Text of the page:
Google has confirmed that the rollout of its October 2023 Spam Update has finished as of October 20.
The spam-fighting update was first announced on October 4.
In its announcement, Google says the latest spam update was initiated based on user feedback. Many people reported increased spam results when searching in their native languages.
With this update to its spam detection capabilities, Google hopes to improve search results for users worldwide.
How Google Fights Spam
Google utilizes automated systems and human reviewers to identify and demote spammy pages and sites.
One such system is SpamBrain, which leverages AI and machine learning to stay on top of emerging spam tactics.
Google releases periodic updates like this to keep pace with evolving spam trends.
What Google Considers Spammy Or Misleading
Google outlines prohibited practices in its spam policies documentation. Practices that Google considers spammy include:
- Hidden text or links are invisible to users but visible to search engines.
- Automatically generated content with little added value.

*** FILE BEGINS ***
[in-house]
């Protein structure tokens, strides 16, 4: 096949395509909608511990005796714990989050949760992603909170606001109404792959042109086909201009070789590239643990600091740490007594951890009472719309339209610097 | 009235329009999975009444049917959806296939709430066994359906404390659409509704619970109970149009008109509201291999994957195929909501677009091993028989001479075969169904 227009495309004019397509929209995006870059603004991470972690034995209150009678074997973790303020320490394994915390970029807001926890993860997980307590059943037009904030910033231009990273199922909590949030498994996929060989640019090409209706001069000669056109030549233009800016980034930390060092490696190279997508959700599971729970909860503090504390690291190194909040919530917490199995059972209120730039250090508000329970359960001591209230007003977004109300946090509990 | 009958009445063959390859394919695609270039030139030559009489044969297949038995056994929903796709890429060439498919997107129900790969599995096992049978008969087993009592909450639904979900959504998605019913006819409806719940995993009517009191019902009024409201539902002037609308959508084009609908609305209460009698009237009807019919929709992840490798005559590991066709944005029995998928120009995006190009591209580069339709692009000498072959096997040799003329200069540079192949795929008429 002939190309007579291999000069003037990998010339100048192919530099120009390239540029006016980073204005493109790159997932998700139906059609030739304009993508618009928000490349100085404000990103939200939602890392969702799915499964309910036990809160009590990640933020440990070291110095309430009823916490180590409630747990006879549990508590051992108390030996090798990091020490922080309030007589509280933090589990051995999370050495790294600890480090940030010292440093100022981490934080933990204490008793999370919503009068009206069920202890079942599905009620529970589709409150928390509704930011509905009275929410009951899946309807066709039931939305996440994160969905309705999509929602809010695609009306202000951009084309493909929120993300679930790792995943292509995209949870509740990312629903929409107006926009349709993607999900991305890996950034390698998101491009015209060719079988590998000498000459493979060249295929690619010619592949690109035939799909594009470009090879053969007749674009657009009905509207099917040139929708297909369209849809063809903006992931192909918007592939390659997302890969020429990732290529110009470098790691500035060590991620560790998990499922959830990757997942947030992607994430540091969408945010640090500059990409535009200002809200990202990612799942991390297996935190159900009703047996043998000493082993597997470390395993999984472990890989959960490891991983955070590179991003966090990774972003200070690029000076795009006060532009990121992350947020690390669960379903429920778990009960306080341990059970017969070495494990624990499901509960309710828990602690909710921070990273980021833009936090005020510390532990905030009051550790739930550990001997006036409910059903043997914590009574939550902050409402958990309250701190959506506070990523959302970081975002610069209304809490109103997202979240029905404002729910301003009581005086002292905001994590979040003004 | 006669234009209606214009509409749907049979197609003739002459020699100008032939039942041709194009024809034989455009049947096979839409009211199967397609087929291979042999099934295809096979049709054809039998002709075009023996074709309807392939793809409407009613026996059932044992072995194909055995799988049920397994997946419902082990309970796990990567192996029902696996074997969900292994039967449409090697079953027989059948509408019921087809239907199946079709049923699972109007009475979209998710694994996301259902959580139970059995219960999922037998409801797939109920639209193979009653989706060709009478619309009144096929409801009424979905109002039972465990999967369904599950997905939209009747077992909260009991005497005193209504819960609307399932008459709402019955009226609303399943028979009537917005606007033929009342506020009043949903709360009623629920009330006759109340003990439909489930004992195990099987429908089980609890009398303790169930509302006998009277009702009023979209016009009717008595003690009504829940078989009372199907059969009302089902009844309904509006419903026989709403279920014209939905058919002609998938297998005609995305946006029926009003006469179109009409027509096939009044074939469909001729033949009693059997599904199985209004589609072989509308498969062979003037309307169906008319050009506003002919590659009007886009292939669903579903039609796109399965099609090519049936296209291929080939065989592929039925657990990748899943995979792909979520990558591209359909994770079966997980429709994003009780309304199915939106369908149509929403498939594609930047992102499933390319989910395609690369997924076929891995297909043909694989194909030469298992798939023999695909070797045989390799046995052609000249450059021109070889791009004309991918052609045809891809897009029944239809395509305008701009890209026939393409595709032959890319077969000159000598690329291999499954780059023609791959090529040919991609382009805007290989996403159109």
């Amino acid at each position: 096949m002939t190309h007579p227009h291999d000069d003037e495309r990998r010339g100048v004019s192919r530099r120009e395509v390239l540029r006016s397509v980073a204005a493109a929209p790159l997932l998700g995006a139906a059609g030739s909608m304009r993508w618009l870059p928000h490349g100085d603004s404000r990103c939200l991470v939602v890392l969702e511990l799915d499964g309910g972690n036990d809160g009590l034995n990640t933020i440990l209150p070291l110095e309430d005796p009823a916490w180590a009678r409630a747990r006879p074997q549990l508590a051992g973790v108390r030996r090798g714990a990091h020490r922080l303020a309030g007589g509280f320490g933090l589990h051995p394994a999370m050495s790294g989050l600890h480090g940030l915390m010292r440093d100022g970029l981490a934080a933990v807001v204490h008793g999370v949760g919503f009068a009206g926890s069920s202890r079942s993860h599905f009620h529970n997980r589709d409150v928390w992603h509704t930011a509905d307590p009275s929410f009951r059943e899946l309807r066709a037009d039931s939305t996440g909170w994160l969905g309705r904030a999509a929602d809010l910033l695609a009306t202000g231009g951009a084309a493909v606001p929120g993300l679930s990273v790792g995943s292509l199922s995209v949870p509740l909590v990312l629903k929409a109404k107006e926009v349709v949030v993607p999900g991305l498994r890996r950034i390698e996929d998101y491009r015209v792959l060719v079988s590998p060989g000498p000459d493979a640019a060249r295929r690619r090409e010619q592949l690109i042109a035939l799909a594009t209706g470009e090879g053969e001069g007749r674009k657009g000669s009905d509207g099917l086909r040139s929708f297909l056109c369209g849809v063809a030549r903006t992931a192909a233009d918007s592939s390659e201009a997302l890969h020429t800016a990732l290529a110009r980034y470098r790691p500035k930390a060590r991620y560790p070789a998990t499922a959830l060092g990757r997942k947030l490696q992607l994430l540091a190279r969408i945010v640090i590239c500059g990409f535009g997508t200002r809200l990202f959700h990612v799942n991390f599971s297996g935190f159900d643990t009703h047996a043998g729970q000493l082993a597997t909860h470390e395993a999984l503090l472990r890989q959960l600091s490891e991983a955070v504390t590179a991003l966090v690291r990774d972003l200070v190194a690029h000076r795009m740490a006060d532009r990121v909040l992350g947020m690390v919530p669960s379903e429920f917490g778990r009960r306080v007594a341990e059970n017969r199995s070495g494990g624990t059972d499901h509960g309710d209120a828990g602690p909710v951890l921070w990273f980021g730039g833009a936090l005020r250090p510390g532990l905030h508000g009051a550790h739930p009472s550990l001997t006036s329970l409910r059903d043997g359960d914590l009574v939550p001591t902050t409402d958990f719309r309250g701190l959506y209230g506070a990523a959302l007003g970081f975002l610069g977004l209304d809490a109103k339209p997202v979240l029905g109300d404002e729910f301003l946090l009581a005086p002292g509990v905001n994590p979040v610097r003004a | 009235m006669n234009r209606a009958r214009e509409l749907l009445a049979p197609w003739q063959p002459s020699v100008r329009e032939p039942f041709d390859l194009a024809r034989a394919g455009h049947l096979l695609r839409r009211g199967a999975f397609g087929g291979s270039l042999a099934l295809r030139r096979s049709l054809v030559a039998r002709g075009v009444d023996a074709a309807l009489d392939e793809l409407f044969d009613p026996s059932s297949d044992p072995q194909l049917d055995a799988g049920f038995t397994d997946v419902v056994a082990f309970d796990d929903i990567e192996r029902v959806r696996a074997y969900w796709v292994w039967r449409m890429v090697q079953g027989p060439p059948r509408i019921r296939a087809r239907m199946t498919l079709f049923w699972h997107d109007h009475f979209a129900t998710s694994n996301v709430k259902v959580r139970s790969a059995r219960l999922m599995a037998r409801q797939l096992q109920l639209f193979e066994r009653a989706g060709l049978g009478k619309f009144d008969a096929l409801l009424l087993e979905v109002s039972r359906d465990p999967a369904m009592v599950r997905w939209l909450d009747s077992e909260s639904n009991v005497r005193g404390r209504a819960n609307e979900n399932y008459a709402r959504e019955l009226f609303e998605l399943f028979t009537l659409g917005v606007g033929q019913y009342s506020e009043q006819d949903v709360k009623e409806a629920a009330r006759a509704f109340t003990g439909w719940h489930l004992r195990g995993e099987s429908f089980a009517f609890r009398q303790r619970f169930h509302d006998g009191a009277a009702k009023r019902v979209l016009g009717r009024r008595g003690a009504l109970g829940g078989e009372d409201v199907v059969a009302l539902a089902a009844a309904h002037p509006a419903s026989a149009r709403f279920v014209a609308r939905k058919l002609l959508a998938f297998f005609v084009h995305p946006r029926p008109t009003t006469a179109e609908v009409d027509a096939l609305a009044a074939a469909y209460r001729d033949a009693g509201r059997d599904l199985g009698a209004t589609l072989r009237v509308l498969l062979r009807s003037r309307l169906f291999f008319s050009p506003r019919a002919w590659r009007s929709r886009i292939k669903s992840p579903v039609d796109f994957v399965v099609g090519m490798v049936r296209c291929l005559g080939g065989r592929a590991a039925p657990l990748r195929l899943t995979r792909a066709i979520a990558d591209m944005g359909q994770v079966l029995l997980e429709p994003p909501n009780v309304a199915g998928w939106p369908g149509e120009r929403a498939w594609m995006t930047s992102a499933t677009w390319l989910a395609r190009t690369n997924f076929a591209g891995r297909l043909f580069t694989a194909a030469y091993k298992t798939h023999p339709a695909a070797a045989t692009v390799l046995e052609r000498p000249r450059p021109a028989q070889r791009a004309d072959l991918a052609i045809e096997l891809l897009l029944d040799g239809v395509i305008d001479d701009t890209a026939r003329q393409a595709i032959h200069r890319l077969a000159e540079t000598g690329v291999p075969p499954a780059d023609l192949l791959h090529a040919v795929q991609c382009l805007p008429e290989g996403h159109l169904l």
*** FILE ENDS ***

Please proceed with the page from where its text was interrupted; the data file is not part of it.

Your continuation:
- Large-scale, unpermitted article scraping.
- Pages overloaded with distracting ads.
- Thin affiliate content focused heavily on monetization.
- “Doorway” pages and other attempts to trick search engines.
- Aggressive or misleading commercial tactics like false claims.
Google recommends that sites focus on providing a transparent, honest user experience. Those that do should fare well after spam updates.
Impact On Websites
Google’s latest spam update is a reminder to stay up-to-date on best practices. Sites negatively impacted must review their content and SEO strategies.
Check for thin affiliate pages, hidden text, scraped content, and excessive ads. Any tactics deemed overly promotional or misleading should be corrected.
Lastly, stay current with Google’s guidelines and conduct regular website audits.
Advice For Publishers
As always, websites should focus on publishing high-quality content to avoid being impacted by Google’s spam updates.
Practical, engaging, and original content is far less likely to be affected by algorithmic changes. Thin or duplicated content poses a much higher risk.
Regularly monitoring backlinks and conducting website audits can help identify potential red flags. Take corrective actions promptly.
Prioritizing the user experience rather than shortcuts or tricks is the best path to staying in Google’s good graces. Focusing on value and transparency will serve websites well.
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